Makeup by the Eras: Lipstick kisses

Makeup played a role in the war effort during the 1940s

click to enlarge Makeup by the Eras: Lipstick kisses
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Anita Carmichael, of Lewiston, is pictured with '40s-era inspired makeup applied by Jacey Johnson of Black Magic Beauty.

Fashion, clothing and cosmetics trends of the 1940s were heavily influenced by historical events, particularly World War II.

Makeup was a huge industry as the ’40s dawned, according to, marking the arrival of the first generation of teenagers to routinely wear mascara and rouge, which 20 years before would have been unheard of.

click to enlarge Makeup by the Eras: Lipstick kisses
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Johnson used red lipstick for Carmichael's look, in keeping with the fashion of the 1940s.
g the war, women were encouraged to buy lipstick and send letters to the front covered in “lipstick kisses” to boost soldiers’ morale. In 1942, the U.S. War Production Board determined the materials used for cosmetics were considered nonessential to the war effort, so existing makeup could continue to be manufactured, but women were advised to “bulk buy” in case of shortages.

Developing new makeup products was forbidden under the War Production Board’s limitations, but, in an exception to the “new cosmetics ban,” makeup maven Elizabeth Arden was asked to create a kit for the Marine Corps Women’s Reserve. Arden developed lipsticks that matched the red scarf, arm insignia and hat cords on the reserve uniforms in the shades “Victory Red” and “Montezuma Red.”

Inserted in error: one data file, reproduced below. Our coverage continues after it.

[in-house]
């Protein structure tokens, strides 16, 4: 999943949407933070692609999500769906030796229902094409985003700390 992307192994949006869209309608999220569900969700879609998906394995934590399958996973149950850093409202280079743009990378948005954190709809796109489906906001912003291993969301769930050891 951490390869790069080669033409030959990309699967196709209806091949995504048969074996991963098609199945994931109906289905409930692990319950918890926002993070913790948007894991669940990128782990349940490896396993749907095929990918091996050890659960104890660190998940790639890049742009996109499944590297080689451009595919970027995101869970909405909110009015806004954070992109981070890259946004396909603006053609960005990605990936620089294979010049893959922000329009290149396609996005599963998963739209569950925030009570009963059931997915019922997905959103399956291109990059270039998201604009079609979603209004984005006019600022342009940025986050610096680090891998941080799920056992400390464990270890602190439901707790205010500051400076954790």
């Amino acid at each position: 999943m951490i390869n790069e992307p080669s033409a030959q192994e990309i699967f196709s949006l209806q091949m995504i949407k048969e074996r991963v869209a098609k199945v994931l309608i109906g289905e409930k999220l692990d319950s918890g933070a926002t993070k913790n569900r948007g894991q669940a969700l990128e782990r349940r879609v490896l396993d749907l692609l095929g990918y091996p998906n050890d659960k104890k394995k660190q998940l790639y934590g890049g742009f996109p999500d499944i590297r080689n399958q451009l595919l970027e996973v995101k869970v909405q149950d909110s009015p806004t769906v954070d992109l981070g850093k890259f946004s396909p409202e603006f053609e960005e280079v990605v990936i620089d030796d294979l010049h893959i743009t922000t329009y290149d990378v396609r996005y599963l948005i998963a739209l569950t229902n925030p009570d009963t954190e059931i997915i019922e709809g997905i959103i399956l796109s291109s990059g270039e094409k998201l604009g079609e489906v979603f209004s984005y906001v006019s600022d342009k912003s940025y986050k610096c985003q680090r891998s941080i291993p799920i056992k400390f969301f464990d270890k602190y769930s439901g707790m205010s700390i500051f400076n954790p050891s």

Lipsticks were red, red and more red, with countless shades to choose from. As for the rest of the face, the ’40s kept it pretty natural. Brows were kept neat and lightly penciled in, and eyeshadow typically was very light brown or matched the color of a woman’s eyes. Mascara was applied in a light and natural way, often in brown or black, depending on hair color.

click to enlarge Makeup by the Eras: Lipstick kisses
August Frank/Inland 360
Carmichael gets a first glimpse at her 1940s-inspired look.

Here are the key components if you would like to try a 1940s makeup look at home, as demonstrated on my beautiful model, Anita Carmichael, of Lewiston:

1. Style brows upward with a comb and Vaseline, penciling in any sparse areas to make the brows stand out without being too harsh.

2. Use a foundation cream or “pan-cake” makeup all over the face.

3. Use a liquid or cream blush on the cheeks.

4. Set with a powder.

5. For eyeshadow, use a light brown on the crease or a shade that matches the color of your eyes.

6. Eyeliner is optional. I used an eyeliner on Anita to create a small wing. The more dramatic winged liner we typically associate with the “pinup look” wasn’t popular until the 1950s.

7. Finish with your favorite red or orange lipstick, lining the upper lip with a lip liner to create a fuller appearance.

More information about the history of makeup is available at

Would you like to be a model? Email or contact Johnson on Instagram.

Johnson, of Lewiston, creates makeup looks inspired by different decades in U.S. history, using you, our readers, as her models. She can be found on Etsy at BlackMagicBeautyShop and Instagram @blackmagic._beauty.